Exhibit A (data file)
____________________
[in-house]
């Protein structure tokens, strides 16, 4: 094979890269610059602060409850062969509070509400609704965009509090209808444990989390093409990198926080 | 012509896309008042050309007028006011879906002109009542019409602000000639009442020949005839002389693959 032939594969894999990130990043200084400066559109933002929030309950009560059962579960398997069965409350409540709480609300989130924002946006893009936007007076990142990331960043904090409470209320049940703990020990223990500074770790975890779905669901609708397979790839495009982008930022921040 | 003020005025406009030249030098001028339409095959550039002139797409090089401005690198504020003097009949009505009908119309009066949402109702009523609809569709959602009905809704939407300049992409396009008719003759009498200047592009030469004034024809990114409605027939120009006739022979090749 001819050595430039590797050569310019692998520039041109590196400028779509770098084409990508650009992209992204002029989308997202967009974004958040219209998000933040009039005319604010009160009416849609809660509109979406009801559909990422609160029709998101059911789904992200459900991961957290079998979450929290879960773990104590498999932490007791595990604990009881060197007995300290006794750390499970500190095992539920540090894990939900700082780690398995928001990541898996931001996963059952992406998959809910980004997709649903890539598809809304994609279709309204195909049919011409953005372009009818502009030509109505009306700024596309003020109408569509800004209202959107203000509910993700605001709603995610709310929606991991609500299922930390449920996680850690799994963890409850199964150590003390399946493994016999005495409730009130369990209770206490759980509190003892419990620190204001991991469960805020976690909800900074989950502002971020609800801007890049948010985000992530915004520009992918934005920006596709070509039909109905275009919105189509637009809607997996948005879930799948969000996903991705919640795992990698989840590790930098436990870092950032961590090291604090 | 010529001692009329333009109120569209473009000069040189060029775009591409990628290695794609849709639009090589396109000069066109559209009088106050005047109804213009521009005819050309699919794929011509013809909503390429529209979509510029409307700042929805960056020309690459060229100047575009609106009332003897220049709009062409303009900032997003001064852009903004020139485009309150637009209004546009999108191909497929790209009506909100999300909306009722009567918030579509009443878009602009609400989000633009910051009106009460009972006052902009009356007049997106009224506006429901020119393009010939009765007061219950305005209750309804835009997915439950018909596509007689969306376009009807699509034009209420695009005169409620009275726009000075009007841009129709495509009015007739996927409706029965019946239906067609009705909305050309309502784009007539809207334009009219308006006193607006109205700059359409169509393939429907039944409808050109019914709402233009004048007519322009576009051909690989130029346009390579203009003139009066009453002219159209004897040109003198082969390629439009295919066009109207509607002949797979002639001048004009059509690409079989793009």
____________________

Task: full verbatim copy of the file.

[in-house]
């Protein structure tokens, strides 16, 4: 094979890269610059602060409850062969509070509400609704965009509090209808444990989390093409990198926080 | 012509896309008042050309007028006011879906002109009542019409602000000639009442020949005839002389693959 032939594969894999990130990043200084400066559109933002929030309950009560059962579960398997069965409350409540709480609300989130924002946006893009936007007076990142990331960043904090409470209320049940703990020990223990500074770790975890779905669901609708397979790839495009982008930022921040 | 003020005025406009030249030098001028339409095959550039002139797409090089401005690198504020003097009949009505009908119309009066949402109702009523609809569709959602009905809704939407300049992409396009008719003759009498200047592009030469004034024809990114409605027939120009006739022979090749 001819050595430039590797050569310019692998520039041109590196400028779509770098084409990508650009992209992204002029989308997202967009974004958040219209998000933040009039005319604010009160009416849609809660509109979406009801559909990422609160029709998101059911789904992200459900991961957290079998979450929290879960773990104590498999932490007791595990604990009881060197007995300290006794750390499970500190095992539920540090894990939900700082780690398995928001990541898996931001996963059952992406998959809910980004997709649903890539598809809304994609279709309204195909049919011409953005372009009818502009030509109505009306700024596309003020109408569509800004209202959107203000509910993700605001709603995610709310929606991991609500299922930390449920996680850690799994963890409850199964150590003390399946493994016999005495409730009130369990209770206490759980509190003892419990620190204001991991469960805020976690909800900074989950502002971020609800801007890049948010985000992530915004520009992918934005920006596709070509039909109905275009919105189509637009809607997996948005879930799948969000996903991705919640795992990698989840590790930098436990870092950032961590090291604090 | 010529001692009329333009109120569209473009000069040189060029775009591409990628290695794609849709639009090589396109000069066109559209009088106050005047109804213009521009005819050309699919794929011509013809909503390429529209979509510029409307700042929805960056020309690459060229100047575009609106009332003897220049709009062409303009900032997003001064852009903004020139485009309150637009209004546009999108191909497929790209009506909100999300909306009722009567918030579509009443878009602009609400989000633009910051009106009460009972006052902009009356007049997106009224506006429901020119393009010939009765007061219950305005209750309804835009997915439950018909596509007689969306376009009807699509034009209420695009005169409620009275726009000075009007841009129709495509009015007739996927409706029965019946239906067609009705909305050309309502784009007539809207334009009219308006006193607006109205700059359409169509393939429907039944409808050109019914709402233009004048007519322009576009051909690989130029346009390579203009003139009066009453002219159209004897040109003198082969390629439009295919066009109207509607002949797979002639001048004009059509690409079989793009």